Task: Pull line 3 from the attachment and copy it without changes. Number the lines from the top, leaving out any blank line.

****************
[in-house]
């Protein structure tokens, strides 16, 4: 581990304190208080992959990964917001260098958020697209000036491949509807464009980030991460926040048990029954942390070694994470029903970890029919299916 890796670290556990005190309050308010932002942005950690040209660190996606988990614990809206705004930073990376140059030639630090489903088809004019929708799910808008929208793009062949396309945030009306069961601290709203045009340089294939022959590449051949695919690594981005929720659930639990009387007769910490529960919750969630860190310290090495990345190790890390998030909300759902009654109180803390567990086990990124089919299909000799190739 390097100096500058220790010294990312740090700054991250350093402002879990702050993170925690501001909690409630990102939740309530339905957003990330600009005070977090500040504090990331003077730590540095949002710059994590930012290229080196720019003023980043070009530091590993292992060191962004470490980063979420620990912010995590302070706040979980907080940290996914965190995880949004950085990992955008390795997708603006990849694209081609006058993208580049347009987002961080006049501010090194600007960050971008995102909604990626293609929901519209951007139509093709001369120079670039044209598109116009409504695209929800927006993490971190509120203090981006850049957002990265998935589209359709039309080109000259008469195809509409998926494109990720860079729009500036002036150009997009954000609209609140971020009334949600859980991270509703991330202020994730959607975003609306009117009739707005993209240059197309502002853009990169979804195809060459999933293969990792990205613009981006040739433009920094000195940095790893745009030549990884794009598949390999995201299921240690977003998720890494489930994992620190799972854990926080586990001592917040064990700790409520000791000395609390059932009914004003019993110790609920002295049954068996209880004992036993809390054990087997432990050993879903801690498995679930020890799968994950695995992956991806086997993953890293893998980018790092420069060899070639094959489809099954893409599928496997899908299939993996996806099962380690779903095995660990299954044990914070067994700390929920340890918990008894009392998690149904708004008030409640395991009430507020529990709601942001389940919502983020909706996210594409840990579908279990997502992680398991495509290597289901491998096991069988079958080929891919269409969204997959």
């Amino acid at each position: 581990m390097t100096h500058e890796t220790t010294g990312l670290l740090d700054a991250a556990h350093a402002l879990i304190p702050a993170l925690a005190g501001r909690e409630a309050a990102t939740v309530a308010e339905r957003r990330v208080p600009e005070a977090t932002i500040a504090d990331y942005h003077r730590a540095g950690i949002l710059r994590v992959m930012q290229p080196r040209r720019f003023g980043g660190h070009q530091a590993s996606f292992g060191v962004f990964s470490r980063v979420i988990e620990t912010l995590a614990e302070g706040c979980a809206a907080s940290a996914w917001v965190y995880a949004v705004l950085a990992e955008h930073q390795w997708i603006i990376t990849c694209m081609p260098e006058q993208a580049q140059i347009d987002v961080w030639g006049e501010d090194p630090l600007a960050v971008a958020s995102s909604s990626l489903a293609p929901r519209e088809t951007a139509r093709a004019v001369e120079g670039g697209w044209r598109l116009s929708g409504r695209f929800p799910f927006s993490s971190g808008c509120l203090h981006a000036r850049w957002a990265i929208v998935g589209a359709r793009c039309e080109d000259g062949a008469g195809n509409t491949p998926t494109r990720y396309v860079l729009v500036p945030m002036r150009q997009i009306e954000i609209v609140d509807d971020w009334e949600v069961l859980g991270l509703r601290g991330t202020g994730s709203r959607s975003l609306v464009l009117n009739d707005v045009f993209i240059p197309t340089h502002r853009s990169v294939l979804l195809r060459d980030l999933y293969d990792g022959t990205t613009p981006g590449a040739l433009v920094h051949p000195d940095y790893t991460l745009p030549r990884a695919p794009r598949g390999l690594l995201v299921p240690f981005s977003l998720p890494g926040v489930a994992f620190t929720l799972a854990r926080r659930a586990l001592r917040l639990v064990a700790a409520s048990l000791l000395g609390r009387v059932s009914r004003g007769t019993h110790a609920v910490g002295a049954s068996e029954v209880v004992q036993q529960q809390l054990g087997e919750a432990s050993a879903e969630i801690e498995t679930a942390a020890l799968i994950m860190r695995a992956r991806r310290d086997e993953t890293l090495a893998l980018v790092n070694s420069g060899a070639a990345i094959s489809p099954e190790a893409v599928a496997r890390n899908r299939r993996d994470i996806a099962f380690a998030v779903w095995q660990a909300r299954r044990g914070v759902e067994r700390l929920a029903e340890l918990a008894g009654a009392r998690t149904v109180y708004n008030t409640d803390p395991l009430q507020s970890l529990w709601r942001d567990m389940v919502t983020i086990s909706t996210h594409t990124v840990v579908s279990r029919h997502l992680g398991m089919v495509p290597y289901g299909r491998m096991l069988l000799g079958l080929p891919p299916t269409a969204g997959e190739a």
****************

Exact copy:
């Amino acid at each position: 581990m390097t100096h500058e890796t220790t010294g990312l670290l740090d700054a991250a556990h350093a402002l879990i304190p702050a993170l925690a005190g501001r909690e409630a309050a990102t939740v309530a308010e339905r957003r990330v208080p600009e005070a977090t932002i500040a504090d990331y942005h003077r730590a540095g950690i949002l710059r994590v992959m930012q290229p080196r040209r720019f003023g980043g660190h070009q530091a590993s996606f292992g060191v962004f990964s470490r980063v979420i988990e620990t912010l995590a614990e302070g706040c979980a809206a907080s940290a996914w917001v965190y995880a949004v705004l950085a990992e955008h930073q390795w997708i603006i990376t990849c694209m081609p260098e006058q993208a580049q140059i347009d987002v961080w030639g006049e501010d090194p630090l600007a960050v971008a958020s995102s909604s990626l489903a293609p929901r519209e088809t951007a139509r093709a004019v001369e120079g670039g697209w044209r598109l116009s929708g409504r695209f929800p799910f927006s993490s971190g808008c509120l203090h981006a000036r850049w957002a990265i929208v998935g589209a359709r793009c039309e080109d000259g062949a008469g195809n509409t491949p998926t494109r990720y396309v860079l729009v500036p945030m002036r150009q997009i009306e954000i609209v609140d509807d971020w009334e949600v069961l859980g991270l509703r601290g991330t202020g994730s709203r959607s975003l609306v464009l009117n009739d707005v045009f993209i240059p197309t340089h502002r853009s990169v294939l979804l195809r060459d980030l999933y293969d990792g022959t990205t613009p981006g590449a040739l433009v920094h051949p000195d940095y790893t991460l745009p030549r990884a695919p794009r598949g390999l690594l995201v299921p240690f981005s977003l998720p890494g926040v489930a994992f620190t929720l799972a854990r926080r659930a586990l001592r917040l639990v064990a700790a409520s048990l000791l000395g609390r009387v059932s009914r004003g007769t019993h110790a609920v910490g002295a049954s068996e029954v209880v004992q036993q529960q809390l054990g087997e919750a432990s050993a879903e969630i801690e498995t679930a942390a020890l799968i994950m860190r695995a992956r991806r310290d086997e993953t890293l090495a893998l980018v790092n070694s420069g060899a070639a990345i094959s489809p099954e190790a893409v599928a496997r890390n899908r299939r993996d994470i996806a099962f380690a998030v779903w095995q660990a909300r299954r044990g914070v759902e067994r700390l929920a029903e340890l918990a008894g009654a009392r998690t149904v109180y708004n008030t409640d803390p395991l009430q507020s970890l529990w709601r942001d567990m389940v919502t983020i086990s909706t996210h594409t990124v840990v579908s279990r029919h997502l992680g398991m089919v495509p290597y289901g299909r491998m096991l069988l000799g079958l080929p891919p299916t269409a969204g997959e190739a």